Thus our biggest concern about using academic freedom to teach any particular branch of discredited pseudoscience is laid out: the damage it can do in a public context. Many other concepts, especially conspiracy theories, root themselves in argument frameworks that often cannot be disproven, indeed the most popular ones are actually reinforced when criticized. Members of the public who subscribe to these ideas have varied reasons for doing so. From anti- establishment viewpoints, through to simple confirmation bias, there is no single dominant thought framework that leads people to believe ideas shown to be false.
Within this construct lies an equally important concern. One of the single most disturbing elements in modern culture is the rise of argument without evidence, or at the very least, the conflation of facts with opinion. Rhetorical techniques such as the “Strawman argument”, ”pious fraud” , or “cherry picking” are so common that incoming students use them as a natural form of argument. Could such approaches be intimately tied with propaganda and the rise of “fake news”? Anyone with a significant social media presence who supports the scientific method may well have been faced with dogmatism such as: “You can’t believe anything from the BBC, they supported the child abuser Jimmy Saville.” Such techniques draw on numerous logical fallacies but nonetheless, to those without skeptical viewpoints, they can have elements of persuasion.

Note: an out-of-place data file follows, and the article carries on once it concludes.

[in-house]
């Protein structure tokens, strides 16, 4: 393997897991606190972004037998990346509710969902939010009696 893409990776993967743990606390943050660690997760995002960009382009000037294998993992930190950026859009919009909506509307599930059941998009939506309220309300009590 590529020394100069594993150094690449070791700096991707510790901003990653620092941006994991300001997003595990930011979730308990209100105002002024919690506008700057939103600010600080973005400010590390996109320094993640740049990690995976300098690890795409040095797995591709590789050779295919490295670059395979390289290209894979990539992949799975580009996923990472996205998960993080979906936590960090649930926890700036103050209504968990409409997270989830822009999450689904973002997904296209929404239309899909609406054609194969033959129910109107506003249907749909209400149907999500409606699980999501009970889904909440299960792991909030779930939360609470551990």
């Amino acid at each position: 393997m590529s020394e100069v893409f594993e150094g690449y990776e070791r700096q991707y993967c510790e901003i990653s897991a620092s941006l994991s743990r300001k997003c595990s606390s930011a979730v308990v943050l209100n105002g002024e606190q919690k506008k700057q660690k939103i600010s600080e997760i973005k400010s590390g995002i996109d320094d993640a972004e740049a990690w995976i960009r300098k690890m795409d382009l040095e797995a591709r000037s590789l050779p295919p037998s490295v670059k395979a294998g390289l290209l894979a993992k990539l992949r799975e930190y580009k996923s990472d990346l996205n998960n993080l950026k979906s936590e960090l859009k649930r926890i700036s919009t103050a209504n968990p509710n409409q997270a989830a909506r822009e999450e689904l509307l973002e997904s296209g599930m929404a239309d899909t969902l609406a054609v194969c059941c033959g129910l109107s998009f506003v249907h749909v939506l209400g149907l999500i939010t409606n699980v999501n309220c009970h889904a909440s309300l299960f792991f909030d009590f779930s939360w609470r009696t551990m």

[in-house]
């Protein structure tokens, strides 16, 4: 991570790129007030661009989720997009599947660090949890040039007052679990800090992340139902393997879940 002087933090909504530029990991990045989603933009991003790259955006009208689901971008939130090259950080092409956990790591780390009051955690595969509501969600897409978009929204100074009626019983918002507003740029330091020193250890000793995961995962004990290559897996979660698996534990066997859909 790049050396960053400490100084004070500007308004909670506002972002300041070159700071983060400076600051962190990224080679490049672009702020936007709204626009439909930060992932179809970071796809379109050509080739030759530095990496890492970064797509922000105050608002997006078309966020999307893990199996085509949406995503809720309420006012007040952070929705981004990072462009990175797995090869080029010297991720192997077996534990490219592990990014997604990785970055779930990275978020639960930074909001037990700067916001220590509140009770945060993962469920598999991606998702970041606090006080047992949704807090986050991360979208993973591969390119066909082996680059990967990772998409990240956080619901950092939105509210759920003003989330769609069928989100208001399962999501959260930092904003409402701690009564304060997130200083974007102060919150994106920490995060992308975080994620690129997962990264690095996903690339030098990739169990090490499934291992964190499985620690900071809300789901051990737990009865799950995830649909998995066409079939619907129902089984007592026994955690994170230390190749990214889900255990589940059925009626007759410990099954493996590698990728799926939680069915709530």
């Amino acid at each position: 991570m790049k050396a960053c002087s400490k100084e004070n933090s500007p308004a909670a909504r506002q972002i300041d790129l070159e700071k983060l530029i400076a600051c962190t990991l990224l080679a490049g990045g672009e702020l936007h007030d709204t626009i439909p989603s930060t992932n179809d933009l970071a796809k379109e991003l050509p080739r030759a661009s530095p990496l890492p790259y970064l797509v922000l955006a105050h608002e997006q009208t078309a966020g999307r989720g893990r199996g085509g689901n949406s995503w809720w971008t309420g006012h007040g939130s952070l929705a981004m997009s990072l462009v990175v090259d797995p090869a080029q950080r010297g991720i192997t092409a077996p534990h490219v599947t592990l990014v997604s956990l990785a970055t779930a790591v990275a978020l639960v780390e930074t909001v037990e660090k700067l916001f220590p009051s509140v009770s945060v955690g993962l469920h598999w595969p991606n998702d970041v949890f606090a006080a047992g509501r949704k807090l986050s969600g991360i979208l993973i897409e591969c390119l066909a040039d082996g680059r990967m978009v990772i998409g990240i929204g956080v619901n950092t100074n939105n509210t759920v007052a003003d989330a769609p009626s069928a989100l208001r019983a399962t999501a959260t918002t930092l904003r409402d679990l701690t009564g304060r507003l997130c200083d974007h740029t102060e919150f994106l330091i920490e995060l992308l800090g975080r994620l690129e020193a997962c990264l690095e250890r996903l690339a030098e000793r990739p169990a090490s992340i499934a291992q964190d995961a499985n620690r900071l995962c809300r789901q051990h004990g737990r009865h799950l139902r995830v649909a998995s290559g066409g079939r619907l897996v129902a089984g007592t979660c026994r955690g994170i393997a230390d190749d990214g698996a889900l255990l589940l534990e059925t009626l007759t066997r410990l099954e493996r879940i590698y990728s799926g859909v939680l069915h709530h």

So if, as academics, we choose to teach things that we know are either almost certain to be false, or at the very least do not present these ideas in a way that is reflective of honest and broad assessment, we contribute to an undermining of the public good. The biggest irony for one of us, speaking as a physicist, is that the individuals most guilty of this over the past few decades are in fact physicists by training (Oreskes & Conway 2010). Although perhaps, given that the attacks were aimed precisely at science, it shouldn’t be entirely a surprise that the best people to do that would be scientists.